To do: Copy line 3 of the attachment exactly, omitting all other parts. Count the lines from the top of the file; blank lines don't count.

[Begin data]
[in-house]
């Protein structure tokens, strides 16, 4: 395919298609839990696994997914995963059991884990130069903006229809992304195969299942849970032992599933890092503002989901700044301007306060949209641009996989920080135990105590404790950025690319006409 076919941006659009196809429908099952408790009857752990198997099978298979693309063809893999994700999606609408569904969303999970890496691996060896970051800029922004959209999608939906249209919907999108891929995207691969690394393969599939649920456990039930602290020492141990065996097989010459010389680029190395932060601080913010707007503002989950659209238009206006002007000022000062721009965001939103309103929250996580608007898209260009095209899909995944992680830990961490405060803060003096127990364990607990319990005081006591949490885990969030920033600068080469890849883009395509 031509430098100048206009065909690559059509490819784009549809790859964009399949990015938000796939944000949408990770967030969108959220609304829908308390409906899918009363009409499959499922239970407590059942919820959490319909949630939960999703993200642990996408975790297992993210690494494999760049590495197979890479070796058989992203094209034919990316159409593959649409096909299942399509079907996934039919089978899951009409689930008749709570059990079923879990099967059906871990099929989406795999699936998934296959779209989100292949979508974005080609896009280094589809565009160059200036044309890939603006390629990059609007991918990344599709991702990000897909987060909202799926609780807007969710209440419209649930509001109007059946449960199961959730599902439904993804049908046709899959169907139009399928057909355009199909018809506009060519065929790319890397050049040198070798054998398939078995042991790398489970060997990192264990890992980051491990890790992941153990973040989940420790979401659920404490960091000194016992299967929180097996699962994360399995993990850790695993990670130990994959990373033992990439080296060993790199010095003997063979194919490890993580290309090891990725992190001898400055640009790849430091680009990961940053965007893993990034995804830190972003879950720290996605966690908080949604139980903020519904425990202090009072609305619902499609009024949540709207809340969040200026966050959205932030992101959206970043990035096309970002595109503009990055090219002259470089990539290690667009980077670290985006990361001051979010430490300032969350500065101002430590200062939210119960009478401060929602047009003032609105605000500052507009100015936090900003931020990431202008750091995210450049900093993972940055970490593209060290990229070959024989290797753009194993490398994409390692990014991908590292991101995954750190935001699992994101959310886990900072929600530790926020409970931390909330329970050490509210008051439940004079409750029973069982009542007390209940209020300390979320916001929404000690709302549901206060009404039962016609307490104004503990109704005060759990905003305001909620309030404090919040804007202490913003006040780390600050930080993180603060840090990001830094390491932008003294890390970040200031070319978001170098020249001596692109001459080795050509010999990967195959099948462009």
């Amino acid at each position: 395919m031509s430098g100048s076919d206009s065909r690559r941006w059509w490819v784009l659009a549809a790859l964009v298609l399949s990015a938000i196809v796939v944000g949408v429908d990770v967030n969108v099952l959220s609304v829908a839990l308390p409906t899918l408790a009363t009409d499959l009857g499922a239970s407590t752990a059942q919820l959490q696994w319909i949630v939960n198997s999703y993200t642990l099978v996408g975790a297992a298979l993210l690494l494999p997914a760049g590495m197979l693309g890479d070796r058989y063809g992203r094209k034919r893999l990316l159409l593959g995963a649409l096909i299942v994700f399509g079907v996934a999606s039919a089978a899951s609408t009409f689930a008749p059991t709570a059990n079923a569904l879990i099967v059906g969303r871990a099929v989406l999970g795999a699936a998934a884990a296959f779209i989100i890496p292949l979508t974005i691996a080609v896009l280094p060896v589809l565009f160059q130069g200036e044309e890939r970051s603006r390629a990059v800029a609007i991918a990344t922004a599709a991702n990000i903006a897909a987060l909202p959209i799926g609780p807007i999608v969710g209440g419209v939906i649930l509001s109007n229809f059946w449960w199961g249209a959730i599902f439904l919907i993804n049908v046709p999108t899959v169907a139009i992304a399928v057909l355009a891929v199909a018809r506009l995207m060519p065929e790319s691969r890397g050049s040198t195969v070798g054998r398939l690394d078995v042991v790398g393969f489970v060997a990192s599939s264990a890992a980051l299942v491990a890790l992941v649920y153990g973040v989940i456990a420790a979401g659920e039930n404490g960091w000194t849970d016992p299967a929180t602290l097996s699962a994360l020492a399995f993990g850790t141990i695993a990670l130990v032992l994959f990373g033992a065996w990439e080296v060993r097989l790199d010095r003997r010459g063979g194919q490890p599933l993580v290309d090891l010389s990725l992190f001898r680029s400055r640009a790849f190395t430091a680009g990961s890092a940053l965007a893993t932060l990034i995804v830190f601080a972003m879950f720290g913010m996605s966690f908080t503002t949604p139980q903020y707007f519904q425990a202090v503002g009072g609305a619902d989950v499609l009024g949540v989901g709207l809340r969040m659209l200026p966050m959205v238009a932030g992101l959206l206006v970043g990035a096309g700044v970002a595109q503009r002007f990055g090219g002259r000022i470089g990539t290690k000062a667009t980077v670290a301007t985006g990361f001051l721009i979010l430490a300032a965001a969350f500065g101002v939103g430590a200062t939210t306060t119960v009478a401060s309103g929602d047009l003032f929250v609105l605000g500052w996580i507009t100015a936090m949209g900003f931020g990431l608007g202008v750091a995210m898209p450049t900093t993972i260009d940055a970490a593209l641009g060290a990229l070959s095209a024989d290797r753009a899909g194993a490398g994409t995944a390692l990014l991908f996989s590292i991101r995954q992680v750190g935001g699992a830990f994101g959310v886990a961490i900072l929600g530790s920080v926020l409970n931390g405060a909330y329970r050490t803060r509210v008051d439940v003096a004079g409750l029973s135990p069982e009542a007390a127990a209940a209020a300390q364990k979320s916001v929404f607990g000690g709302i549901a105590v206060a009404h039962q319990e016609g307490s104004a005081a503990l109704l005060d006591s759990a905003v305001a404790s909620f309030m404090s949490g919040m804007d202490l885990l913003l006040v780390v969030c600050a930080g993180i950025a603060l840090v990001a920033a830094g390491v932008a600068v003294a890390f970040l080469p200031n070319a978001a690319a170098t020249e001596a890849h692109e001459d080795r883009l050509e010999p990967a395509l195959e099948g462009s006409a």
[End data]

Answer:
């Amino acid at each position: 395919m031509s430098g100048s076919d206009s065909r690559r941006w059509w490819v784009l659009a549809a790859l964009v298609l399949s990015a938000i196809v796939v944000g949408v429908d990770v967030n969108v099952l959220s609304v829908a839990l308390p409906t899918l408790a009363t009409d499959l009857g499922a239970s407590t752990a059942q919820l959490q696994w319909i949630v939960n198997s999703y993200t642990l099978v996408g975790a297992a298979l993210l690494l494999p997914a760049g590495m197979l693309g890479d070796r058989y063809g992203r094209k034919r893999l990316l159409l593959g995963a649409l096909i299942v994700f399509g079907v996934a999606s039919a089978a899951s609408t009409f689930a008749p059991t709570a059990n079923a569904l879990i099967v059906g969303r871990a099929v989406l999970g795999a699936a998934a884990a296959f779209i989100i890496p292949l979508t974005i691996a080609v896009l280094p060896v589809l565009f160059q130069g200036e044309e890939r970051s603006r390629a990059v800029a609007i991918a990344t922004a599709a991702n990000i903006a897909a987060l909202p959209i799926g609780p807007i999608v969710g209440g419209v939906i649930l509001s109007n229809f059946w449960w199961g249209a959730i599902f439904l919907i993804n049908v046709p999108t899959v169907a139009i992304a399928v057909l355009a891929v199909a018809r506009l995207m060519p065929e790319s691969r890397g050049s040198t195969v070798g054998r398939l690394d078995v042991v790398g393969f489970v060997a990192s599939s264990a890992a980051l299942v491990a890790l992941v649920y153990g973040v989940i456990a420790a979401g659920e039930n404490g960091w000194t849970d016992p299967a929180t602290l097996s699962a994360l020492a399995f993990g850790t141990i695993a990670l130990v032992l994959f990373g033992a065996w990439e080296v060993r097989l790199d010095r003997r010459g063979g194919q490890p599933l993580v290309d090891l010389s990725l992190f001898r680029s400055r640009a790849f190395t430091a680009g990961s890092a940053l965007a893993t932060l990034i995804v830190f601080a972003m879950f720290g913010m996605s966690f908080t503002t949604p139980q903020y707007f519904q425990a202090v503002g009072g609305a619902d989950v499609l009024g949540v989901g709207l809340r969040m659209l200026p966050m959205v238009a932030g992101l959206l206006v970043g990035a096309g700044v970002a595109q503009r002007f990055g090219g002259r000022i470089g990539t290690k000062a667009t980077v670290a301007t985006g990361f001051l721009i979010l430490a300032a965001a969350f500065g101002v939103g430590a200062t939210t306060t119960v009478a401060s309103g929602d047009l003032f929250v609105l605000g500052w996580i507009t100015a936090m949209g900003f931020g990431l608007g202008v750091a995210m898209p450049t900093t993972i260009d940055a970490a593209l641009g060290a990229l070959s095209a024989d290797r753009a899909g194993a490398g994409t995944a390692l990014l991908f996989s590292i991101r995954q992680v750190g935001g699992a830990f994101g959310v886990a961490i900072l929600g530790s920080v926020l409970n931390g405060a909330y329970r050490t803060r509210v008051d439940v003096a004079g409750l029973s135990p069982e009542a007390a127990a209940a209020a300390q364990k979320s916001v929404f607990g000690g709302i549901a105590v206060a009404h039962q319990e016609g307490s104004a005081a503990l109704l005060d006591s759990a905003v305001a404790s909620f309030m404090s949490g919040m804007d202490l885990l913003l006040v780390v969030c600050a930080g993180i950025a603060l840090v990001a920033a830094g390491v932008a600068v003294a890390f970040l080469p200031n070319a978001a690319a170098t020249e001596a890849h692109e001459d080795r883009l050509e010999p990967a395509l195959e099948g462009s006409a």